Salaatul Ayaat can also be offered in the following manner:
After making niyyat to offer Salaatul Ayat, a person is allowed to say takbir and recite Surah al-Hamd and then divide the verses of the other Surah into five parts, and recite one verse or more or less and thereafter perform the Ruku’. He should then stand up and recite another part of the Surah (without reciting Surah al-Hamd) and then perform another Ruku’. He should repeat this action, and finish that Surah before performing the fifth Ruku’. For example, he may say: Bismillahir Rahmanir Rahim with the niyyat of reciting Surah al-Ikhlas, and perform the Ruku’. He should then stand up and say, Qul huwallahu Ahad, and perform another Ruku’. He should then stand up and say, Allahus Samad, and perform the third Ruku’. Thereafter he should stand up again and say, Lam yalid walam yulad, and perform the fourth Ruku’. Then he should stand up again and say, Walam yakun lahu Kufuwan ahad, and then perform two Sajdah and then rise for the second Rak’at, the same way as the first Rak’at. At the end, he should recite tashahhud and Salam after the two Sajdah.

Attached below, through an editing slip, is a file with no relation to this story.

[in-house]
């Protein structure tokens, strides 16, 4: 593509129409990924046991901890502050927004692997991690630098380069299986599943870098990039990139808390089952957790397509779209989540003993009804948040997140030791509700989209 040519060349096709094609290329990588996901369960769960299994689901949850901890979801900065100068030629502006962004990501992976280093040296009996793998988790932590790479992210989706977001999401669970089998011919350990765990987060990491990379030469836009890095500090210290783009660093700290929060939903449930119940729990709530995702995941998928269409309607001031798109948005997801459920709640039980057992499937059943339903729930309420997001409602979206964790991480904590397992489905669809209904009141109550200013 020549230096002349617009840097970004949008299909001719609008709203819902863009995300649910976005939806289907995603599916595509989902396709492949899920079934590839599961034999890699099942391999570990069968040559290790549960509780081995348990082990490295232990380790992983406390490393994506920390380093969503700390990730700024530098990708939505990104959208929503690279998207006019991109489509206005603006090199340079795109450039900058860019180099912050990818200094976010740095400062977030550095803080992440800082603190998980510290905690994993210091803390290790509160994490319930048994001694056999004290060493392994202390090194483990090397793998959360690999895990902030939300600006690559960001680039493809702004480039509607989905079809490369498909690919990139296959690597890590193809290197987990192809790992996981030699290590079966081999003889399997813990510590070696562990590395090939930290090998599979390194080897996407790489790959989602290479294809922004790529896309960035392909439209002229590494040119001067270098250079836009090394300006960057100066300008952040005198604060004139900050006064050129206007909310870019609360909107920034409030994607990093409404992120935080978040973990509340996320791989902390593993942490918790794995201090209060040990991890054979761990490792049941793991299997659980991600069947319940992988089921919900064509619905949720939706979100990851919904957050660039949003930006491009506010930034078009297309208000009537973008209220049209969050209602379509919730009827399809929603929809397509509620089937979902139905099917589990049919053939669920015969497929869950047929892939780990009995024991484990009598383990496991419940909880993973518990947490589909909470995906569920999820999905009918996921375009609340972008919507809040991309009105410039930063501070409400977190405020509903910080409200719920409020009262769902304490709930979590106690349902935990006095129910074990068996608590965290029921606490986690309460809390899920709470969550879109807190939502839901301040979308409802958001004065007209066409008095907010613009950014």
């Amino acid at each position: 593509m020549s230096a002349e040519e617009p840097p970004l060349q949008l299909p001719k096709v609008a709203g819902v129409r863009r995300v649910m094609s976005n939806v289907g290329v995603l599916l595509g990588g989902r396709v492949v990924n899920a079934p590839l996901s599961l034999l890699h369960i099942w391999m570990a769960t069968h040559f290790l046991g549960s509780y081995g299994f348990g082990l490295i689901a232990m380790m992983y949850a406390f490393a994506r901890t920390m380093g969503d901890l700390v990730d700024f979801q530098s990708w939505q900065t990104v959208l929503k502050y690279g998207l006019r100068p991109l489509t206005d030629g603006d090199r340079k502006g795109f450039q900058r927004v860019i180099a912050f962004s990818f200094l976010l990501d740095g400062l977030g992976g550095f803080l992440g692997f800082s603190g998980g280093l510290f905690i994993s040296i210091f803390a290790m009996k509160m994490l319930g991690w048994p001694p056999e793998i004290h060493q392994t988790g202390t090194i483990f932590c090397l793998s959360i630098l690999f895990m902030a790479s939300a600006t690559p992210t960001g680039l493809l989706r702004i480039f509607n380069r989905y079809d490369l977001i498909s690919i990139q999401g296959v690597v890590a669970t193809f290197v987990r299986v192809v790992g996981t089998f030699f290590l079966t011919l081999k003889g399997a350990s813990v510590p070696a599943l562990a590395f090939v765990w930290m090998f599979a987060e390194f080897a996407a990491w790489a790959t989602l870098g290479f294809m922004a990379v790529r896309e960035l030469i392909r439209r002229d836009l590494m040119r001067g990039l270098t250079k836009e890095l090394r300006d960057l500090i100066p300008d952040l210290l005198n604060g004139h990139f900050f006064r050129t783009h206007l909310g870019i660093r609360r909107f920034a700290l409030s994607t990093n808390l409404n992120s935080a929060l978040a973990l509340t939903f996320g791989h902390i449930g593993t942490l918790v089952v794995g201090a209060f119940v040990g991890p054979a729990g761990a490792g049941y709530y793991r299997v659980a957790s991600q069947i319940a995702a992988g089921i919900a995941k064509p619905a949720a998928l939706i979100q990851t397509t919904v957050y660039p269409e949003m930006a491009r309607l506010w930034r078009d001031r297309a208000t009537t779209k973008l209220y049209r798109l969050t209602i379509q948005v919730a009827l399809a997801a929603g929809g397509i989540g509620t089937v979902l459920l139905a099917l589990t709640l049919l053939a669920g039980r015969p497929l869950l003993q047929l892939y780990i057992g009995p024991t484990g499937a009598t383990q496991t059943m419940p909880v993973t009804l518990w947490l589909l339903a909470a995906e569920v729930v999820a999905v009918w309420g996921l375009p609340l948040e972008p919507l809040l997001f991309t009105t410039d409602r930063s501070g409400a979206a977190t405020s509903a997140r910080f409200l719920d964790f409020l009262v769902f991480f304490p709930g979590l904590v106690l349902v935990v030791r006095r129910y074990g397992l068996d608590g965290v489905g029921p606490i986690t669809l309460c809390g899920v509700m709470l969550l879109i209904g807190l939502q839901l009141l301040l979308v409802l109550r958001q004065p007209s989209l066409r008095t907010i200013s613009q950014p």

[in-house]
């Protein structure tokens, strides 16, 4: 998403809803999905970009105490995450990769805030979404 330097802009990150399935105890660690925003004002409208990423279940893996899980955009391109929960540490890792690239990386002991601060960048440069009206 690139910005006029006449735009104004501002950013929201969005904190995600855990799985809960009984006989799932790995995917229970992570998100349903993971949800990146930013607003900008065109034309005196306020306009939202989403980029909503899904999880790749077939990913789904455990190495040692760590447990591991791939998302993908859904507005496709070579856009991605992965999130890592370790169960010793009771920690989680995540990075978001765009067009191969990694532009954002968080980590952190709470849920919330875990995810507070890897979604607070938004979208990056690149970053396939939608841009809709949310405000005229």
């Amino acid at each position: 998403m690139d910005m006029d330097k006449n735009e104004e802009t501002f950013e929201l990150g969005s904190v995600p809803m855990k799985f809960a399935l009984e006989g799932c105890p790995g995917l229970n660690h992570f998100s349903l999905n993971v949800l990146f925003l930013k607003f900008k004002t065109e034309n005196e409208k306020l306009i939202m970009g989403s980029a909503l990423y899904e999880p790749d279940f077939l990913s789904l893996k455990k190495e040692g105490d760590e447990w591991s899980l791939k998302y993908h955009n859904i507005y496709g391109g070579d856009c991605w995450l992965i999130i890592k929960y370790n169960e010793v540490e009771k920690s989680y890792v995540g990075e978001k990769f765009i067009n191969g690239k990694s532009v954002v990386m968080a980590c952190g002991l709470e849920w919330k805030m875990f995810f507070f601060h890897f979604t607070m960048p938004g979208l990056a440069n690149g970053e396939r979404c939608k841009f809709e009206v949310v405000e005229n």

The total lunar eclipse of 21st February 2008 will insha’ allah be visible all over Europe.
The penumbral eclipse will begin at 00:35 GMT (Wed night/Thu morning) and end at 06:17GMT.
The partial (visible) eclipse part will begin at 01:43 GMT and end just under 3½ hours later at 05:09 GMT. The total eclipse part lasts for over ½ an hour; it begins at 03:00GMT and ends at 03:51GMT, with the moment of greatest eclipse at 03:26GMT.
The time for Namaz-e-Ayat begins with the beginning of the visible eclipse which is at 01.43 GMT. Since it is recommended that the Namaz not be delayed until the reversal of eclipse, see ruling below, it would be prudent to recite Namaz-e-Ayat between 01.43 GMT (or moon rise if later) and 03.26 GMT.
Mumineen are also reminded that since the Eclipse all over Europe is total, Namaz-e-Ayat has to be performed in Qadha if you were to learn of the eclipse after the event.
The total eclipse should be a spectacular sight; although the Moon will be just within the Earth’s umbral shadow (the umbral magnitude is 1.111), it should be visibly coloured by the Earth’s atmosphere. Don’t miss it!